Scale model built for the Museum by Mr B.D. Hede in 1963. It is painted to represent a Qantas Empire Airways Boeing 707-138B with the original paint scheme worn by these aircraft in the early 1960s. It features 'cut-away' sections in the wing, fuselage and tail to illustrate construction for display purposes.

Aircraft History:
Developed from the Model 367-80 first flown in 1954, the first Boeing 707 flew at Seattle on 20 December 1957 and entered airline service the following year. The British-built De Havilland Comet had demonstrated the potential of the four-engine jet airliner in the early 1950s but structural failures slowed progress in Britain allowed American aircraft manufacturers such as Boeing to establish a dominant position in jet airliner development which has only recently been challenged by Airbus Industries in Europe. The 707 quickly became the most popular long haul international jet airliner allowing limited stop or non-stop intercontinental services with lower costs, greater speed and comfort than the piston-engine machines they replaced. The Sydney-London flight time could be cut from 63 hours in a piston engine Lockheed Super Constellation to just 33 hours in a Boeing 707. While still expensive, international air travel was now possible for many Australians. Immigrants increasingly arrived by air.

In Australia, the government-owned Qantas Empire Airways placed an order for seven Boeing 707-138 aircraft in 1956. The 707-138 was a shortened fuselage model designed specifically for Qantas. The first aircraft, VH-EBA was delivered to QEA in 1959 with the others following shortly thereafter. VH-EBA was the first turbojet aircraft to be given a civilian registration in Australia. Crew training took place at Avalon airfield near Geelong in Victoria. The 707 was not permitted to operate from Melbourne's Essendon airport which stimulated pressure for a new airport to be built. QEA had to fly Melbourne passengers to Sydney to connect with the London flight, the first of which left on 15 October 1959. A Sydney-Tokyo 707 service began in November 1961. The new 707 fleet were later marketed as 'V-jets' and carried this name on their tails. During the Vietnam war, Qantas 707's were frequently used to fly Australian troops in and out of Saigon. In Melbourne, 707 spare parts were made at the Commonwealth Aircraft Corporation factory in Port Melbourne. The RAAF also operated the 707 from 1979 after taking delivery of two ex-Qantas aircraft. Additional 707s were later purchased and converted as air-to-air refuelling tankers to support the RAAF strike capability. These aircraft were retired in 2008. Qantas' first 707, VH-EBA was purchased in the UK by a syndicate in 2005 and flown back to Australia. It is currently displayed at the Qantas Founders Museum in Longreach, Queensland.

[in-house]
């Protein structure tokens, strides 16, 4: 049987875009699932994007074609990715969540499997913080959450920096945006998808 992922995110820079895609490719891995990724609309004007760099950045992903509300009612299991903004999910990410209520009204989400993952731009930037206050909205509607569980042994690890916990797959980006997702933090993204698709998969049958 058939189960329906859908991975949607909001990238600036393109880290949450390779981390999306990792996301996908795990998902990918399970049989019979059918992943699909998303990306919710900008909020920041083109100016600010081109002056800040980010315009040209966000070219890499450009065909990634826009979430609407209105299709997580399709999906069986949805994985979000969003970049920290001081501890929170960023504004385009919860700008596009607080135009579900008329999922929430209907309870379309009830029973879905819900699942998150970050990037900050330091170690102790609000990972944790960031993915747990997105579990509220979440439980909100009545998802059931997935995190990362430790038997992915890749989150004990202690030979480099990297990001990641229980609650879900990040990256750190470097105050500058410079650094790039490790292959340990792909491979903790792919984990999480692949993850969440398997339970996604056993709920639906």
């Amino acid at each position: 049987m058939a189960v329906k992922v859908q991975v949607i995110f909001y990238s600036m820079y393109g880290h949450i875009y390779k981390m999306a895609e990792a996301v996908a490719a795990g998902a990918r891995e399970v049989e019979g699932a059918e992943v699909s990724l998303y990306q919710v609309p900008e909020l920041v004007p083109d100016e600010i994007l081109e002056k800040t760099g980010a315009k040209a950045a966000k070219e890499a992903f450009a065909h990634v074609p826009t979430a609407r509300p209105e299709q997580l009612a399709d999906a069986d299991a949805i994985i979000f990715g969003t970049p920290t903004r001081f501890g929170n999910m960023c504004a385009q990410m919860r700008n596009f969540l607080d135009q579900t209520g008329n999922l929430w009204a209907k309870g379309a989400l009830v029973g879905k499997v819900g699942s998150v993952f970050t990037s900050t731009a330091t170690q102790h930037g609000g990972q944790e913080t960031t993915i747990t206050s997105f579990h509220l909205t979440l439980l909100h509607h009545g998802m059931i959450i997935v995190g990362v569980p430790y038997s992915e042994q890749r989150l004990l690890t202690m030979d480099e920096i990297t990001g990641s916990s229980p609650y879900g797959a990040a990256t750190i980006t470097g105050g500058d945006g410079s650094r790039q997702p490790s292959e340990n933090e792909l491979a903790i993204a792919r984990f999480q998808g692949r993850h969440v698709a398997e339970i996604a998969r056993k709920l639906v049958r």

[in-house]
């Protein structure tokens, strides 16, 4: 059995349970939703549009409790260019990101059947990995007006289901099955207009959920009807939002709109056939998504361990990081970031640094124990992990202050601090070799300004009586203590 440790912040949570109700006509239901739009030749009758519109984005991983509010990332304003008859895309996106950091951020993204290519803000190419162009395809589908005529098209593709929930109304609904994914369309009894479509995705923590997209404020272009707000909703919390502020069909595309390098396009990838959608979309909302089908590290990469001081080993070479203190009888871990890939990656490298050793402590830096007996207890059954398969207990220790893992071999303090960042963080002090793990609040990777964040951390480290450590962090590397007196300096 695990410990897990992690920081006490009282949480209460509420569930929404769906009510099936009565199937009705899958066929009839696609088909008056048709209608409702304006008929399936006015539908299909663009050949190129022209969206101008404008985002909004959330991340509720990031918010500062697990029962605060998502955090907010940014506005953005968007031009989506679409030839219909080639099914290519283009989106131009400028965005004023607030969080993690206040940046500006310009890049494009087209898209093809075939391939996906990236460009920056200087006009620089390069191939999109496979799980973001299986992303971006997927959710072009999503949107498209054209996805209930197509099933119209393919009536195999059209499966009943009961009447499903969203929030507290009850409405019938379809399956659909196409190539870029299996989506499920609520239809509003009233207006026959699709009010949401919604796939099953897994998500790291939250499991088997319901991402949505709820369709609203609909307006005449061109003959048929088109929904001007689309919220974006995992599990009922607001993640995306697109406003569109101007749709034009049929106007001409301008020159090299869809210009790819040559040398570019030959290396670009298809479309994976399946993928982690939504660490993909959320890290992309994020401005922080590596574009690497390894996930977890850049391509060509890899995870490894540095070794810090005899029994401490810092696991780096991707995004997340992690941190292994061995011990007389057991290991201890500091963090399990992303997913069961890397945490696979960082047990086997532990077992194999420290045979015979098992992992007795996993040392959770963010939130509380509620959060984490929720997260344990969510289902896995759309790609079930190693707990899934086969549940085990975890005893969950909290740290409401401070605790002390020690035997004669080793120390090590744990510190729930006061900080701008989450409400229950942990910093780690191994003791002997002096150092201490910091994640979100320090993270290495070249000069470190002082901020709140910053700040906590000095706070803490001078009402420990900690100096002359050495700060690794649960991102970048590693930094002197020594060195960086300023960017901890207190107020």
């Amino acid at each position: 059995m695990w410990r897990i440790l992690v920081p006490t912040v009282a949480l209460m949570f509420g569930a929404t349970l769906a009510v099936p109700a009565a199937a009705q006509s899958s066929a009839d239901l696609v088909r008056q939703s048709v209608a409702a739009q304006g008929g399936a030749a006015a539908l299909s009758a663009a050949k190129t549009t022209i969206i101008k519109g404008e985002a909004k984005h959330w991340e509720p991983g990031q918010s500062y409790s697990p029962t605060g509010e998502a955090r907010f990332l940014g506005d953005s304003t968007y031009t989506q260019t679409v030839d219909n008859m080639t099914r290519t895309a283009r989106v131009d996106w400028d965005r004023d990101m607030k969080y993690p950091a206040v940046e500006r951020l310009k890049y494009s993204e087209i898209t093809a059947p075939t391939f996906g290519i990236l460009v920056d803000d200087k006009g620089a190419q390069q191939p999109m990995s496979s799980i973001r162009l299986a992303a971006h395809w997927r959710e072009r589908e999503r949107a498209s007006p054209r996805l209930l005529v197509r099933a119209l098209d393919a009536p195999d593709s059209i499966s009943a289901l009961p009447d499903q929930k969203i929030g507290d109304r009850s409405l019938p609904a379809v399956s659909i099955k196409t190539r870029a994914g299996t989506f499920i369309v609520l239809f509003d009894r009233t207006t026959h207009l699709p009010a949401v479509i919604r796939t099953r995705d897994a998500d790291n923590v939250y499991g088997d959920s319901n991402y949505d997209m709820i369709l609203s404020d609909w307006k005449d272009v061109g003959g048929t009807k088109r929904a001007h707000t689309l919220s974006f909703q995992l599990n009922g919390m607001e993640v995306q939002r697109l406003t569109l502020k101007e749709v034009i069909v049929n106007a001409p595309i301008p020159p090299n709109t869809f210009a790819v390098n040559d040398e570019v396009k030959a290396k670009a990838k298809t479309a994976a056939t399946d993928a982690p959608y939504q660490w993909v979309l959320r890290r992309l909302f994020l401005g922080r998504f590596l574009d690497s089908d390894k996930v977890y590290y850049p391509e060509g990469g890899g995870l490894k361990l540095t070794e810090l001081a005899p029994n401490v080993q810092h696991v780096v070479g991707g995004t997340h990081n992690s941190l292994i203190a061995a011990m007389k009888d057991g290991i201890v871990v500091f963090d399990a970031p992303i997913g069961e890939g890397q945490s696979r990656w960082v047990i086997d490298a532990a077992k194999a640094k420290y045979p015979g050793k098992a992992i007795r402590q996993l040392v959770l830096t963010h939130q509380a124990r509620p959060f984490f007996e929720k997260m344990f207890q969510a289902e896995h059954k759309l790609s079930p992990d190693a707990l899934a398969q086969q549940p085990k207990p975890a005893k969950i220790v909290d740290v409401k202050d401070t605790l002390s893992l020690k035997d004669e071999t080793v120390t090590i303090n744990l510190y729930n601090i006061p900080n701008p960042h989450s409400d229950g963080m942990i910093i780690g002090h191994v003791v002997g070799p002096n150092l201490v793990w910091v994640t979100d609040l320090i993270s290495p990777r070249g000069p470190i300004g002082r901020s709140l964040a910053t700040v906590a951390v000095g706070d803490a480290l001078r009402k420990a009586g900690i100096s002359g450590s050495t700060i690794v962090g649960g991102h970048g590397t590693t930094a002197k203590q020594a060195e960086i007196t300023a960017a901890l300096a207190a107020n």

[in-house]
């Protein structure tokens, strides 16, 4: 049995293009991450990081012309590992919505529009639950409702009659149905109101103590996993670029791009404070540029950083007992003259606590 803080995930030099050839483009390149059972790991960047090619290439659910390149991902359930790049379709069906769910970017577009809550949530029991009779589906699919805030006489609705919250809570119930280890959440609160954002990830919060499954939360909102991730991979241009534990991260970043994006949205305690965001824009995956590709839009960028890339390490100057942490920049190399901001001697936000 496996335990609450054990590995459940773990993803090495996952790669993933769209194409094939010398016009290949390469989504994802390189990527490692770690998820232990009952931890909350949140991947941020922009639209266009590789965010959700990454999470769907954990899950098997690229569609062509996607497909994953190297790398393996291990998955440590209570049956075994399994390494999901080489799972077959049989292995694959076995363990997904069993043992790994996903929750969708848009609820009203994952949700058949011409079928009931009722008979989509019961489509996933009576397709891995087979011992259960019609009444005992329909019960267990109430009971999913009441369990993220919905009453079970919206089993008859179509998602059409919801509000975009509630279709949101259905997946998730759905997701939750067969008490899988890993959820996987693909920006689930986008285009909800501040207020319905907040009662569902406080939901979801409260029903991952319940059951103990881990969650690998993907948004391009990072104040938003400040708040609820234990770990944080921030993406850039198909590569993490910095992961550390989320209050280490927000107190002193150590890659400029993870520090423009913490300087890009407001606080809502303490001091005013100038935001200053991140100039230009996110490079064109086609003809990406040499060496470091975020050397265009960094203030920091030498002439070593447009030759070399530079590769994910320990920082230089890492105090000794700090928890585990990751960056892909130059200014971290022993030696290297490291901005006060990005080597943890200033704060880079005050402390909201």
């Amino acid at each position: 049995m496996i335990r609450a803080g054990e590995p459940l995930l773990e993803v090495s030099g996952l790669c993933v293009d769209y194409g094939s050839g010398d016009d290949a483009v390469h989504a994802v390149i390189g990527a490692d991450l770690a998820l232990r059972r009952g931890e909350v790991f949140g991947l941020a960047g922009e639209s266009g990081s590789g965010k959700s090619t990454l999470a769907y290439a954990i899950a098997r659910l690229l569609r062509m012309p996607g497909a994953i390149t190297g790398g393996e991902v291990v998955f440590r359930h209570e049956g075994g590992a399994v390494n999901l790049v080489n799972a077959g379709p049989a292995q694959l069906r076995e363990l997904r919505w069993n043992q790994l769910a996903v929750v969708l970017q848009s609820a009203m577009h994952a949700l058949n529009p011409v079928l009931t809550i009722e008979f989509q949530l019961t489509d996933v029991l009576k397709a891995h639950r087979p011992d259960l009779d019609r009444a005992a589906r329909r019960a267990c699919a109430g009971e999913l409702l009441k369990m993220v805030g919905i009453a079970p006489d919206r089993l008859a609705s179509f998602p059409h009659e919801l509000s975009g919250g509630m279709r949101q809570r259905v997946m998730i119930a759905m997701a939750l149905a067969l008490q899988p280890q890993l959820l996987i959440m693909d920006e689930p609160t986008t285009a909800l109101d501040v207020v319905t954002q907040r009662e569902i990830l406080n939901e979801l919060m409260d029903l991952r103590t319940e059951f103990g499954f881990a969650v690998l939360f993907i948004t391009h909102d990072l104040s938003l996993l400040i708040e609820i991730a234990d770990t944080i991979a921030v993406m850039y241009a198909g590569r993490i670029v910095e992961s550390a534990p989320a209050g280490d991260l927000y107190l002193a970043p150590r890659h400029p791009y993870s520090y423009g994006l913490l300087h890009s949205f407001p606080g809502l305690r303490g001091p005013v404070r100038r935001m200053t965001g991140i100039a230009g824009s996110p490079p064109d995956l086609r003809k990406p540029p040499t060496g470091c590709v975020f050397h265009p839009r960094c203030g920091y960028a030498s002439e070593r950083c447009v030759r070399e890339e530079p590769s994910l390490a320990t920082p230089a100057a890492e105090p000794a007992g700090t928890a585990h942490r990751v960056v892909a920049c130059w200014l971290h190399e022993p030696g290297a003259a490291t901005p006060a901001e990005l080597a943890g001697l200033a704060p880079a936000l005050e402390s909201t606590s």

Physical Description

The winged kangaroo symbol was created by Sydney designer Gert Sellheim, and first appeared in January 1947 to coincide with Qantas' introduction of Lockheed L749 Constellations. These aircraft began operating on the UK service in December 1947. They were the first Qantas aircraft to carry the Flying Kangaroo and the first to operate right through to London with Qantas crews. The Flying Kangaroo was later placed in a circle.

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